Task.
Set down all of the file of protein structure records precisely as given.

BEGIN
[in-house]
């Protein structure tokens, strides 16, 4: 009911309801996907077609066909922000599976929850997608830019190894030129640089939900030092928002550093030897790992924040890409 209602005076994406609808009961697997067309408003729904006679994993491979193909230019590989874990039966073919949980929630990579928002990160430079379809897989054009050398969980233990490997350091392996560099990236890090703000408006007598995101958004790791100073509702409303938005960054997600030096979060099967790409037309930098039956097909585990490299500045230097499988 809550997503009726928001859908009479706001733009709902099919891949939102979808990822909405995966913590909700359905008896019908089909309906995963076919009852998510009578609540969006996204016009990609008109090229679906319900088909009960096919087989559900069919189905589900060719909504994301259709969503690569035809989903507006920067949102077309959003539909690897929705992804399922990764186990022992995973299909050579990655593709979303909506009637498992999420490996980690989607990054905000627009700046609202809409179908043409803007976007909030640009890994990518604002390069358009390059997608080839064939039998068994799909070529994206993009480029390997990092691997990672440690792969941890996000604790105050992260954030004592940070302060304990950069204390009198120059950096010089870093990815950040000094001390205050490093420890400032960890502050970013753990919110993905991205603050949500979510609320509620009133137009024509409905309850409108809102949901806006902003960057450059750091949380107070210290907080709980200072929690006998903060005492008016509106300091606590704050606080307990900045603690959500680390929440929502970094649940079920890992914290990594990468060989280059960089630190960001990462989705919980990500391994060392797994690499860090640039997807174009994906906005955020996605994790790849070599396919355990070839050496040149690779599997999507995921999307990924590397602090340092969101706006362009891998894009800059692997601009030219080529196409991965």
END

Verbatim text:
[in-house]
């Protein structure tokens, strides 16, 4: 009911309801996907077609066909922000599976929850997608830019190894030129640089939900030092928002550093030897790992924040890409 209602005076994406609808009961697997067309408003729904006679994993491979193909230019590989874990039966073919949980929630990579928002990160430079379809897989054009050398969980233990490997350091392996560099990236890090703000408006007598995101958004790791100073509702409303938005960054997600030096979060099967790409037309930098039956097909585990490299500045230097499988 809550997503009726928001859908009479706001733009709902099919891949939102979808990822909405995966913590909700359905008896019908089909309906995963076919009852998510009578609540969006996204016009990609008109090229679906319900088909009960096919087989559900069919189905589900060719909504994301259709969503690569035809989903507006920067949102077309959003539909690897929705992804399922990764186990022992995973299909050579990655593709979303909506009637498992999420490996980690989607990054905000627009700046609202809409179908043409803007976007909030640009890994990518604002390069358009390059997608080839064939039998068994799909070529994206993009480029390997990092691997990672440690792969941890996000604790105050992260954030004592940070302060304990950069204390009198120059950096010089870093990815950040000094001390205050490093420890400032960890502050970013753990919110993905991205603050949500979510609320509620009133137009024509409905309850409108809102949901806006902003960057450059750091949380107070210290907080709980200072929690006998903060005492008016509106300091606590704050606080307990900045603690959500680390929440929502970094649940079920890992914290990594990468060989280059960089630190960001990462989705919980990500391994060392797994690499860090640039997807174009994906906005955020996605994790790849070599396919355990070839050496040149690779599997999507995921999307990924590397602090340092969101706006362009891998894009800059692997601009030219080529196409991965």